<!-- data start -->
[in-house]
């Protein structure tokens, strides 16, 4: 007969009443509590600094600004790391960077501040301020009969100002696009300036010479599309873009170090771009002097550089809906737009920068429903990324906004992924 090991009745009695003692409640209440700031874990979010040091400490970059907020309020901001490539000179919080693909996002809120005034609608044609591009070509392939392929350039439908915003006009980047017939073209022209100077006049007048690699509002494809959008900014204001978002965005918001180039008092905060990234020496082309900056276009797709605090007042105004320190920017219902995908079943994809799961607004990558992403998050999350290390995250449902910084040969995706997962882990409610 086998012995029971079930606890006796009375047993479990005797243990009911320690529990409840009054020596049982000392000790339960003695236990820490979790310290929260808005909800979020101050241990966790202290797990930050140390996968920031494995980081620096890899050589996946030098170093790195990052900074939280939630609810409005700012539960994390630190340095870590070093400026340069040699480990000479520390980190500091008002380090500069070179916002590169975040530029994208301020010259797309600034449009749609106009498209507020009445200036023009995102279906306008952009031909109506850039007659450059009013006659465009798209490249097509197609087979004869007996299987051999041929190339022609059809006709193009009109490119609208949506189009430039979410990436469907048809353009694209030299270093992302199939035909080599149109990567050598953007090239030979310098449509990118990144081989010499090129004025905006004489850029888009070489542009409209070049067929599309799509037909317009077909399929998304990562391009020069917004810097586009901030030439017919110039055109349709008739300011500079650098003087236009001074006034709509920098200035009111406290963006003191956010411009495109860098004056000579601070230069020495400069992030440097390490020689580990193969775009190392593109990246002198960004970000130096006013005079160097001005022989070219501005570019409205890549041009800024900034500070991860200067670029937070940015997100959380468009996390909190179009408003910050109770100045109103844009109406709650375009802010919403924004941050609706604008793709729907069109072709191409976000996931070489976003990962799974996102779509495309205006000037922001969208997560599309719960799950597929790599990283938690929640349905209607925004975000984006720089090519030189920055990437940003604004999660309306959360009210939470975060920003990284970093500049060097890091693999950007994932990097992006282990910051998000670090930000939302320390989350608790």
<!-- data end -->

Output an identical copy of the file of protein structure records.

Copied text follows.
[in-house]
């Protein structure tokens, strides 16, 4: 007969009443509590600094600004790391960077501040301020009969100002696009300036010479599309873009170090771009002097550089809906737009920068429903990324906004992924 090991009745009695003692409640209440700031874990979010040091400490970059907020309020901001490539000179919080693909996002809120005034609608044609591009070509392939392929350039439908915003006009980047017939073209022209100077006049007048690699509002494809959008900014204001978002965005918001180039008092905060990234020496082309900056276009797709605090007042105004320190920017219902995908079943994809799961607004990558992403998050999350290390995250449902910084040969995706997962882990409610 086998012995029971079930606890006796009375047993479990005797243990009911320690529990409840009054020596049982000392000790339960003695236990820490979790310290929260808005909800979020101050241990966790202290797990930050140390996968920031494995980081620096890899050589996946030098170093790195990052900074939280939630609810409005700012539960994390630190340095870590070093400026340069040699480990000479520390980190500091008002380090500069070179916002590169975040530029994208301020010259797309600034449009749609106009498209507020009445200036023009995102279906306008952009031909109506850039007659450059009013006659465009798209490249097509197609087979004869007996299987051999041929190339022609059809006709193009009109490119609208949506189009430039979410990436469907048809353009694209030299270093992302199939035909080599149109990567050598953007090239030979310098449509990118990144081989010499090129004025905006004489850029888009070489542009409209070049067929599309799509037909317009077909399929998304990562391009020069917004810097586009901030030439017919110039055109349709008739300011500079650098003087236009001074006034709509920098200035009111406290963006003191956010411009495109860098004056000579601070230069020495400069992030440097390490020689580990193969775009190392593109990246002198960004970000130096006013005079160097001005022989070219501005570019409205890549041009800024900034500070991860200067670029937070940015997100959380468009996390909190179009408003910050109770100045109103844009109406709650375009802010919403924004941050609706604008793709729907069109072709191409976000996931070489976003990962799974996102779509495309205006000037922001969208997560599309719960799950597929790599990283938690929640349905209607925004975000984006720089090519030189920055990437940003604004999660309306959360009210939470975060920003990284970093500049060097890091693999950007994932990097992006282990910051998000670090930000939302320390989350608790």